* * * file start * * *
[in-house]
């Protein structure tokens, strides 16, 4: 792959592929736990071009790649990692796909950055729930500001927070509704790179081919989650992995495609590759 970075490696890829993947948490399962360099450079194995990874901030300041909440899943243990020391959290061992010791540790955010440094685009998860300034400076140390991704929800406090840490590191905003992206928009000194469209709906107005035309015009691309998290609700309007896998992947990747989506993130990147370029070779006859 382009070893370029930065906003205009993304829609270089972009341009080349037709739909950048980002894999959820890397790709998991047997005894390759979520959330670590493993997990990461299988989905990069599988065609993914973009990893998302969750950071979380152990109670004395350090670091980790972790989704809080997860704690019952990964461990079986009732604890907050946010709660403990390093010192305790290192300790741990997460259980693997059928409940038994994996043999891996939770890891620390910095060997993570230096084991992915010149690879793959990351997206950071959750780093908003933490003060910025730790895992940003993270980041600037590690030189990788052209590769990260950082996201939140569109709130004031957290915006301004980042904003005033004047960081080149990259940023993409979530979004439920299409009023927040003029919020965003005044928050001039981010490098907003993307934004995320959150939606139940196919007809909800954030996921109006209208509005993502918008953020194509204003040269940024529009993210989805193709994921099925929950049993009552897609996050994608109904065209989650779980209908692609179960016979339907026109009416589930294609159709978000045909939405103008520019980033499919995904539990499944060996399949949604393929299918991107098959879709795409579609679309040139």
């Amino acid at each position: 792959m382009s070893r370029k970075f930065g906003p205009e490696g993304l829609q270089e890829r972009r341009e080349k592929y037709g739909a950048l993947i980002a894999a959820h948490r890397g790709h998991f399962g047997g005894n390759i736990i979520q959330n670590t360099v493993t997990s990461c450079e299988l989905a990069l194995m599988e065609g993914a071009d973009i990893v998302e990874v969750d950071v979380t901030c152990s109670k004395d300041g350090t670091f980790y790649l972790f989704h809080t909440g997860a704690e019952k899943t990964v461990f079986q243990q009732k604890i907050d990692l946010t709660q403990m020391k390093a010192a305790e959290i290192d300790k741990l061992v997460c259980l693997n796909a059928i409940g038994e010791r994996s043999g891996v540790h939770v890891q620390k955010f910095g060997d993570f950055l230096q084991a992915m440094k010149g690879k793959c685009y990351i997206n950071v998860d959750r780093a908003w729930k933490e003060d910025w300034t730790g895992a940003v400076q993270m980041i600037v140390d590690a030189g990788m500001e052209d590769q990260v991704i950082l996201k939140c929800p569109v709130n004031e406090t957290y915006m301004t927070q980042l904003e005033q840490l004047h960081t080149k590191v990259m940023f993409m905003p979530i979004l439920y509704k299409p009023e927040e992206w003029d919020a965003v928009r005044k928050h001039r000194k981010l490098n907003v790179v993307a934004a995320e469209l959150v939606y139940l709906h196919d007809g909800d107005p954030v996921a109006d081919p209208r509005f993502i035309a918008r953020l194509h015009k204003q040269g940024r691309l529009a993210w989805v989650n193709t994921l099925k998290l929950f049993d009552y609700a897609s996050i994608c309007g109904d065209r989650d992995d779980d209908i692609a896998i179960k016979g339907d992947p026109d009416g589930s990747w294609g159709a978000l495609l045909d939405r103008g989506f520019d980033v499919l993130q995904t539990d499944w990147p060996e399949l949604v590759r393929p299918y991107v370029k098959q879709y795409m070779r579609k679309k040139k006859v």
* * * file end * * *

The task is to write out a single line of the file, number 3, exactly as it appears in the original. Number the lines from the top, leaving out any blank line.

């Amino acid at each position: 792959m382009s070893r370029k970075f930065g906003p205009e490696g993304l829609q270089e890829r972009r341009e080349k592929y037709g739909a950048l993947i980002a894999a959820h948490r890397g790709h998991f399962g047997g005894n390759i736990i979520q959330n670590t360099v493993t997990s990461c450079e299988l989905a990069l194995m599988e065609g993914a071009d973009i990893v998302e990874v969750d950071v979380t901030c152990s109670k004395d300041g350090t670091f980790y790649l972790f989704h809080t909440g997860a704690e019952k899943t990964v461990f079986q243990q009732k604890i907050d990692l946010t709660q403990m020391k390093a010192a305790e959290i290192d300790k741990l061992v997460c259980l693997n796909a059928i409940g038994e010791r994996s043999g891996v540790h939770v890891q620390k955010f910095g060997d993570f950055l230096q084991a992915m440094k010149g690879k793959c685009y990351i997206n950071v998860d959750r780093a908003w729930k933490e003060d910025w300034t730790g895992a940003v400076q993270m980041i600037v140390d590690a030189g990788m500001e052209d590769q990260v991704i950082l996201k939140c929800p569109v709130n004031e406090t957290y915006m301004t927070q980042l904003e005033q840490l004047h960081t080149k590191v990259m940023f993409m905003p979530i979004l439920y509704k299409p009023e927040e992206w003029d919020a965003v928009r005044k928050h001039r000194k981010l490098n907003v790179v993307a934004a995320e469209l959150v939606y139940l709906h196919d007809g909800d107005p954030v996921a109006d081919p209208r509005f993502i035309a918008r953020l194509h015009k204003q040269g940024r691309l529009a993210w989805v989650n193709t994921l099925k998290l929950f049993d009552y609700a897609s996050i994608c309007g109904d065209r989650d992995d779980d209908i692609a896998i179960k016979g339907d992947p026109d009416g589930s990747w294609g159709a978000l495609l045909d939405r103008g989506f520019d980033v499919l993130q995904t539990d499944w990147p060996e399949l949604v590759r393929p299918y991107v370029k098959q879709y795409m070779r579609k679309k040139k006859v």